Ardern's popularity soared earlier this year after she led a successful effort to halt the spread of the virus by implementing a strict lockdown in late March.
The 75-year-old who first entered parliament 41 years ago, refused to say his long and colourful political career was over.
With a quarter of the vote still to be counted, Labour has 49 percent of the vote and its ally the Green Party has 7.6 percent, with Collins' National Party holding 27 percent.
She displayed both empathy and decisive action on gun control after a white supremacist gunman killed 51 Muslim worshippers in the March 2019 Christchurch mosques attack.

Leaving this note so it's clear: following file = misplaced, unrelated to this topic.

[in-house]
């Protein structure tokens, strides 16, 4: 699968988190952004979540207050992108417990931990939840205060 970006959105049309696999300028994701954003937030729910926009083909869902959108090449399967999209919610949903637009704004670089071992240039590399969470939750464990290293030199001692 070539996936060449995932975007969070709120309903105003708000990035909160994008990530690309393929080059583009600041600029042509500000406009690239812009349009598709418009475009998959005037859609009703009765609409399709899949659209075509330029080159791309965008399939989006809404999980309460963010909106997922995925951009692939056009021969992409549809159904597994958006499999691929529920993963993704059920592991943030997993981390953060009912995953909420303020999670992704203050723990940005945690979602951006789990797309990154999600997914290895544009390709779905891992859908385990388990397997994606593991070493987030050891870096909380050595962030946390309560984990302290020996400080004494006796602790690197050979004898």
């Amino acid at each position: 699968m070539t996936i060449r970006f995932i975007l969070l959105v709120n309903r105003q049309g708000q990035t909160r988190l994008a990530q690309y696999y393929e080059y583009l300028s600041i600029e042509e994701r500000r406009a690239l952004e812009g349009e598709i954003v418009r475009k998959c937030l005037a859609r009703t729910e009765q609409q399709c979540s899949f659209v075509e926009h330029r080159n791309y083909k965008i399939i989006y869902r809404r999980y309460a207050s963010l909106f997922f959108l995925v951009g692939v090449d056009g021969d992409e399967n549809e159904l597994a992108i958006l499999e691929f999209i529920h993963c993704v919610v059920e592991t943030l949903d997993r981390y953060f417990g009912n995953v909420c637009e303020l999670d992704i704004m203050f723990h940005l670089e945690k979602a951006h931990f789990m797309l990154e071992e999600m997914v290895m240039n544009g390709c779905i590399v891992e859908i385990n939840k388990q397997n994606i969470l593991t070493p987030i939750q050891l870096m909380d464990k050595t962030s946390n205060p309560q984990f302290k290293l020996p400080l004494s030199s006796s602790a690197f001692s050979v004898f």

New Zealanders will also vote on whether to legalise marijuana and euthanasia.
Ardern cast her vote in her Auckland district Saturday after visiting a market in the heavily Polynesian south Auckland suburb of Otara, where she was thronged by supporters.
In the first televised debate before the vote, Ardern said she stood by a virus programme that has limited the outbreak's toll to 25 deaths in a population of five million.
The centre-left leader, who is riding high in opinion polls, also acknowledged concerns from rivals that curbs on campaigning would unfairly weigh the election in favour of her government.
With 1.5 million people under stay-at-home orders, and millions more at risk of a wider outbreak, Ardern said she was seeking advice on delaying the September 19 election.